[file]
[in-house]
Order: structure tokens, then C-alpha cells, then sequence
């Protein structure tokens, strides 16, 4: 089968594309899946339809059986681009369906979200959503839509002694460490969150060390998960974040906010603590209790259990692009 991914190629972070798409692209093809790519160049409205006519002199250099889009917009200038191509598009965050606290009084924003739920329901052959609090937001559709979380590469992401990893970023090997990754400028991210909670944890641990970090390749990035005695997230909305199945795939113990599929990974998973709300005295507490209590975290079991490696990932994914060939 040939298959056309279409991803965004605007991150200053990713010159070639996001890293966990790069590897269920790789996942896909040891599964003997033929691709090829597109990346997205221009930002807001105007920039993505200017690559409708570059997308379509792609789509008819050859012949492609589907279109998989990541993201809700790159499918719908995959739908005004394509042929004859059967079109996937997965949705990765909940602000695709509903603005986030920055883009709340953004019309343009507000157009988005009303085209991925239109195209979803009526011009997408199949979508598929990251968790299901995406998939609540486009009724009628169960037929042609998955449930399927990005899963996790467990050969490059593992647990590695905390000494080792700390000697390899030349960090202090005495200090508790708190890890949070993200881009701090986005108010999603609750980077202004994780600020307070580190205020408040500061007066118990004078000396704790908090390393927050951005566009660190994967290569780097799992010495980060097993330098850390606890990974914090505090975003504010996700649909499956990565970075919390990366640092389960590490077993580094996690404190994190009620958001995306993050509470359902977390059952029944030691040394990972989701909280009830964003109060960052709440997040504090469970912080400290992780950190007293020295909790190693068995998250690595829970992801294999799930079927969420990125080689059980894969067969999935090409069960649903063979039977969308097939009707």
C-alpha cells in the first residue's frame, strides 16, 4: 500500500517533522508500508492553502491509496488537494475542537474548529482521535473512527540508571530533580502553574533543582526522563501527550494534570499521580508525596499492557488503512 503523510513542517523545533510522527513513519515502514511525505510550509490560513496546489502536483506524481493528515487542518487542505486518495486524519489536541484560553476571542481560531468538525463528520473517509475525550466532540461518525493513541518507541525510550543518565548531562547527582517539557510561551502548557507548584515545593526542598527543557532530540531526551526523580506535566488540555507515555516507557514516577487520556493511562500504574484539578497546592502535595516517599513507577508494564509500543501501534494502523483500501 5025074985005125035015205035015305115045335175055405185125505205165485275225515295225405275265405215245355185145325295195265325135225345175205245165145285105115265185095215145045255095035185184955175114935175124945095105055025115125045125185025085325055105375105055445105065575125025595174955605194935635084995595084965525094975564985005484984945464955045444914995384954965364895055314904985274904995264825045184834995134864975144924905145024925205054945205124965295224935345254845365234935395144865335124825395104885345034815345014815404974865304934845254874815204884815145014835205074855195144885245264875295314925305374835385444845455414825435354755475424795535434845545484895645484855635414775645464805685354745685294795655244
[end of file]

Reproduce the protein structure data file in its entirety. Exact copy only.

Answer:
[in-house]
Order: structure tokens, then C-alpha cells, then sequence
């Protein structure tokens, strides 16, 4: 089968594309899946339809059986681009369906979200959503839509002694460490969150060390998960974040906010603590209790259990692009 991914190629972070798409692209093809790519160049409205006519002199250099889009917009200038191509598009965050606290009084924003739920329901052959609090937001559709979380590469992401990893970023090997990754400028991210909670944890641990970090390749990035005695997230909305199945795939113990599929990974998973709300005295507490209590975290079991490696990932994914060939 040939298959056309279409991803965004605007991150200053990713010159070639996001890293966990790069590897269920790789996942896909040891599964003997033929691709090829597109990346997205221009930002807001105007920039993505200017690559409708570059997308379509792609789509008819050859012949492609589907279109998989990541993201809700790159499918719908995959739908005004394509042929004859059967079109996937997965949705990765909940602000695709509903603005986030920055883009709340953004019309343009507000157009988005009303085209991925239109195209979803009526011009997408199949979508598929990251968790299901995406998939609540486009009724009628169960037929042609998955449930399927990005899963996790467990050969490059593992647990590695905390000494080792700390000697390899030349960090202090005495200090508790708190890890949070993200881009701090986005108010999603609750980077202004994780600020307070580190205020408040500061007066118990004078000396704790908090390393927050951005566009660190994967290569780097799992010495980060097993330098850390606890990974914090505090975003504010996700649909499956990565970075919390990366640092389960590490077993580094996690404190994190009620958001995306993050509470359902977390059952029944030691040394990972989701909280009830964003109060960052709440997040504090469970912080400290992780950190007293020295909790190693068995998250690595829970992801294999799930079927969420990125080689059980894969067969999935090409069960649903063979039977969308097939009707």
C-alpha cells in the first residue's frame, strides 16, 4: 500500500517533522508500508492553502491509496488537494475542537474548529482521535473512527540508571530533580502553574533543582526522563501527550494534570499521580508525596499492557488503512 503523510513542517523545533510522527513513519515502514511525505510550509490560513496546489502536483506524481493528515487542518487542505486518495486524519489536541484560553476571542481560531468538525463528520473517509475525550466532540461518525493513541518507541525510550543518565548531562547527582517539557510561551502548557507548584515545593526542598527543557532530540531526551526523580506535566488540555507515555516507557514516577487520556493511562500504574484539578497546592502535595516517599513507577508494564509500543501501534494502523483500501 5025074985005125035015205035015305115045335175055405185125505205165485275225515295225405275265405215245355185145325295195265325135225345175205245165145285105115265185095215145045255095035185184955175114935175124945095105055025115125045125185025085325055105375105055445105065575125025595174955605194935635084995595084965525094975564985005484984945464955045444914995384954965364895055314904985274904995264825045184834995134864975144924905145024925205054945205124965295224935345254845365234935395144865335124825395104885345034815345014815404974865304934845254874815204884815145014835205074855195144885245264875295314925305374835385444845455414825435354755475424795535434845545484895645484855635414775645464805685354745685294795655244